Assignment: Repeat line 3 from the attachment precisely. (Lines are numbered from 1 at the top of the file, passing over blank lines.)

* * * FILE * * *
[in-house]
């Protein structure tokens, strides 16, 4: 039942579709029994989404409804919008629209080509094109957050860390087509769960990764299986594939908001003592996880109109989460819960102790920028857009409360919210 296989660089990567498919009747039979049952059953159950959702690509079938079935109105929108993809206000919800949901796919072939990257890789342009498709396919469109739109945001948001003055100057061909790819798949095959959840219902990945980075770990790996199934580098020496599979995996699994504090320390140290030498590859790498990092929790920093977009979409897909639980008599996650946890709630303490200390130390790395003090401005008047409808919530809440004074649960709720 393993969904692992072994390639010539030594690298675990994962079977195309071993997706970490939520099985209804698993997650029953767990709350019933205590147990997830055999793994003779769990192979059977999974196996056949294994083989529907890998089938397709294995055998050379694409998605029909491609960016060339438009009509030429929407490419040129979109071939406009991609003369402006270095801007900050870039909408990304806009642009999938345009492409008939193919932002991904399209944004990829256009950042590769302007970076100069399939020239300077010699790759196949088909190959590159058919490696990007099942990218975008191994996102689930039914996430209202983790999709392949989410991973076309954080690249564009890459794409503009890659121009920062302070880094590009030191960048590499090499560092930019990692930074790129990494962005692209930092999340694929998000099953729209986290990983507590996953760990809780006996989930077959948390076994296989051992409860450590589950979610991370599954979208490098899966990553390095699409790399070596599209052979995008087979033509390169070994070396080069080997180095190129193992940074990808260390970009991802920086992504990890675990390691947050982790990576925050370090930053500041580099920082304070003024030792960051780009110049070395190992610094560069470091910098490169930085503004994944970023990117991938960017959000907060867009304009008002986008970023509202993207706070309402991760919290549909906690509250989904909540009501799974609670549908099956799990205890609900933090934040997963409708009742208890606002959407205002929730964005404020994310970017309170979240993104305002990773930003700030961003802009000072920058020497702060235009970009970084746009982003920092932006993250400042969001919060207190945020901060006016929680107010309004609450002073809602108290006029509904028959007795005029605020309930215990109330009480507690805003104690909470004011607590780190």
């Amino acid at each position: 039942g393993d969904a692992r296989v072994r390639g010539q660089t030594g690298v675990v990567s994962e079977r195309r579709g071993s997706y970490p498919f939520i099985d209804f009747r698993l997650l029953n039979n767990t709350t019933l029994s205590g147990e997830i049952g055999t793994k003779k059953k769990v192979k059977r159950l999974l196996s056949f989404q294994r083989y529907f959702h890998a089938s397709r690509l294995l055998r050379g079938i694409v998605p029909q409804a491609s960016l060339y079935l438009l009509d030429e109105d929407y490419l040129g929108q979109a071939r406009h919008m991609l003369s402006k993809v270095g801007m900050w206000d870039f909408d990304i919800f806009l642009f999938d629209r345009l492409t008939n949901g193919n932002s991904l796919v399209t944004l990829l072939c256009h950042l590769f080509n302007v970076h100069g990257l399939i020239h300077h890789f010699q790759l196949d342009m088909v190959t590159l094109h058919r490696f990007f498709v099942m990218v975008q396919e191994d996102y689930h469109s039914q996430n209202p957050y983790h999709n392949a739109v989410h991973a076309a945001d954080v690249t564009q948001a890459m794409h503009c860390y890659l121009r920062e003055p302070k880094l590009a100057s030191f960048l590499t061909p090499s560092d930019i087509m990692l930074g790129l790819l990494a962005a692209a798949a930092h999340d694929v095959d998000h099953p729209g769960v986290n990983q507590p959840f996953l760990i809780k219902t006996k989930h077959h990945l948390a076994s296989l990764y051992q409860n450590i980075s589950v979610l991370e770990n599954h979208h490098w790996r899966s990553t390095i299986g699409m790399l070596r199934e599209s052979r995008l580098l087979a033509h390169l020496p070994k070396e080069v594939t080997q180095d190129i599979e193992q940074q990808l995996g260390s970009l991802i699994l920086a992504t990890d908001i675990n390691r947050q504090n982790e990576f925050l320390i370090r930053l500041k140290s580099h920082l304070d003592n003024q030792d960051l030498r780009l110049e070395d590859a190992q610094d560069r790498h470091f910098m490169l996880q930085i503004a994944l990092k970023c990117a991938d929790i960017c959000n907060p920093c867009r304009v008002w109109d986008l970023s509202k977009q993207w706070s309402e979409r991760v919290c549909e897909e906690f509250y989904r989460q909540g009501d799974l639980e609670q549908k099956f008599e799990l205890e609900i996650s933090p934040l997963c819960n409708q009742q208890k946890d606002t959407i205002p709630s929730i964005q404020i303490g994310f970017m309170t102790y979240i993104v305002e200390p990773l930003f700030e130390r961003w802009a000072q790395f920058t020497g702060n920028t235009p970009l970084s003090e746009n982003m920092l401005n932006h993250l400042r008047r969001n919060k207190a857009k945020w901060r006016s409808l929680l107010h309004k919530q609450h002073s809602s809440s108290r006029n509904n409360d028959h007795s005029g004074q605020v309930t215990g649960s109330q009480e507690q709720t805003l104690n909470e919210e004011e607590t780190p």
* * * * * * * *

């Amino acid at each position: 039942g393993d969904a692992r296989v072994r390639g010539q660089t030594g690298v675990v990567s994962e079977r195309r579709g071993s997706y970490p498919f939520i099985d209804f009747r698993l997650l029953n039979n767990t709350t019933l029994s205590g147990e997830i049952g055999t793994k003779k059953k769990v192979k059977r159950l999974l196996s056949f989404q294994r083989y529907f959702h890998a089938s397709r690509l294995l055998r050379g079938i694409v998605p029909q409804a491609s960016l060339y079935l438009l009509d030429e109105d929407y490419l040129g929108q979109a071939r406009h919008m991609l003369s402006k993809v270095g801007m900050w206000d870039f909408d990304i919800f806009l642009f999938d629209r345009l492409t008939n949901g193919n932002s991904l796919v399209t944004l990829l072939c256009h950042l590769f080509n302007v970076h100069g990257l399939i020239h300077h890789f010699q790759l196949d342009m088909v190959t590159l094109h058919r490696f990007f498709v099942m990218v975008q396919e191994d996102y689930h469109s039914q996430n209202p957050y983790h999709n392949a739109v989410h991973a076309a945001d954080v690249t564009q948001a890459m794409h503009c860390y890659l121009r920062e003055p302070k880094l590009a100057s030191f960048l590499t061909p090499s560092d930019i087509m990692l930074g790129l790819l990494a962005a692209a798949a930092h999340d694929v095959d998000h099953p729209g769960v986290n990983q507590p959840f996953l760990i809780k219902t006996k989930h077959h990945l948390a076994s296989l990764y051992q409860n450590i980075s589950v979610l991370e770990n599954h979208h490098w790996r899966s990553t390095i299986g699409m790399l070596r199934e599209s052979r995008l580098l087979a033509h390169l020496p070994k070396e080069v594939t080997q180095d190129i599979e193992q940074q990808l995996g260390s970009l991802i699994l920086a992504t990890d908001i675990n390691r947050q504090n982790e990576f925050l320390i370090r930053l500041k140290s580099h920082l304070d003592n003024q030792d960051l030498r780009l110049e070395d590859a190992q610094d560069r790498h470091f910098m490169l996880q930085i503004a994944l990092k970023c990117a991938d929790i960017c959000n907060p920093c867009r304009v008002w109109d986008l970023s509202k977009q993207w706070s309402e979409r991760v919290c549909e897909e906690f509250y989904r989460q909540g009501d799974l639980e609670q549908k099956f008599e799990l205890e609900i996650s933090p934040l997963c819960n409708q009742q208890k946890d606002t959407i205002p709630s929730i964005q404020i303490g994310f970017m309170t102790y979240i993104v305002e200390p990773l930003f700030e130390r961003w802009a000072q790395f920058t020497g702060n920028t235009p970009l970084s003090e746009n982003m920092l401005n932006h993250l400042r008047r969001n919060k207190a857009k945020w901060r006016s409808l929680l107010h309004k919530q609450h002073s809602s809440s108290r006029n509904n409360d028959h007795s005029g004074q605020v309930t215990g649960s109330q009480e507690q709720t805003l104690n909470e919210e004011e607590t780190p």